Firing it up!

 “The Times They Are a Changing” (Bob Dylan)–just one of the many protest or patriotic songs drummed up during the Sixties in response to the Vietnam War. Though times indeed have changed, we Americans salute our country’s 241st birthday, commemorating the adoption of the Declaration of Independence on July 4, 1776.

Just whether or not you can legally toss a “salute” in celebration depends on state laws governing the use of trippin’ on psychedelic consumer fireworks.

Growing up during the Sixties, my family’s celebration of the Fourth involved the tradition of my father firing up the grill by liberally squirting lighter fluid over charcoal briquettes before tossing in a lighted match. When the pyrotechnic flames settled, he proceeded to barbecue our burgers and hot dogs to charred perfection. When it grew dark enough, my sister and I ran around the yard with sparklers as though they were magic wands eliciting shooting stars.

Dylan’s “changing times” in 1964 led a parade of other patriotic and/or protest songs in an explosive era:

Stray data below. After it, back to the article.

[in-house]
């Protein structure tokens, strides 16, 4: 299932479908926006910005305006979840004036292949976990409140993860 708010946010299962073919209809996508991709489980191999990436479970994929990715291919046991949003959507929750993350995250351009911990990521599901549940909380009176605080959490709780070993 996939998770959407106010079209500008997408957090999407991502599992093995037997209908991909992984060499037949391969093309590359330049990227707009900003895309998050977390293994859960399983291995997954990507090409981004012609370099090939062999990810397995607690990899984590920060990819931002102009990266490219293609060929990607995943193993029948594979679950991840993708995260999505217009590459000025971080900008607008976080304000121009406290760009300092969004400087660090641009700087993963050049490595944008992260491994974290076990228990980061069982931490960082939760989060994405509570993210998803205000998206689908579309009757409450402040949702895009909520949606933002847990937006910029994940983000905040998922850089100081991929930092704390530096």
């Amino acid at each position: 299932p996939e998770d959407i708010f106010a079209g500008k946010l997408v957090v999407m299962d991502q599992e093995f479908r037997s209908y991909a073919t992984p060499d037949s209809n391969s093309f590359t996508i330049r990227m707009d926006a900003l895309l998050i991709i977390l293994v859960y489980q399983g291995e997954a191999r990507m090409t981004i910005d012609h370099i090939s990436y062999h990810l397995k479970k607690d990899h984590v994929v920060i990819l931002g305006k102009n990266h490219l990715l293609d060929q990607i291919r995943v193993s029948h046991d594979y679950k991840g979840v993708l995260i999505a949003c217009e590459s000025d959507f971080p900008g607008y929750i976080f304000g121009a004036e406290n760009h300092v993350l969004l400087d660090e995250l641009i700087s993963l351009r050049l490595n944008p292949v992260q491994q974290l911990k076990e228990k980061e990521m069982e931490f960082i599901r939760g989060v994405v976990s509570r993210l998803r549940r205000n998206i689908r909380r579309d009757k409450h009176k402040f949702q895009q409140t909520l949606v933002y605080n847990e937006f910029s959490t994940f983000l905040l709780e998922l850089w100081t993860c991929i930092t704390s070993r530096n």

“Mr. Lonely” (1964, Bobby Vinton)

“Eve of Destruction” (1965, Barry McGuire)

“Coming Home Soldier” (1966, Bobby Vinton)

“Universal Soldier” (1966, Buffy Sainte-Marie)

“Ballad of the Green Berets” (1966, Sergeant Barry Sadler)

“Give Peace a Chance” (1969, John Lennon)

Though freedom of fireworks may have fizzled in the here and now, there are concerts, parades with firework finales, and professional firework displays to bedazzle. Since it was established in 1785, Rhode Island’s Bristol Annual Fourth of July Parade has grown each year to become one of the longest July 4th parades in the country with over ten divisions consisting of marching bands, floats, and performers.

If these festivities aren’t bang enough, you can always watch “Nathan’s Famous 4th of July International Hot Dog Eating Contest” on television. You can bet your buns, champion and contestants alike are sure to emit some unabashed explosive belches.

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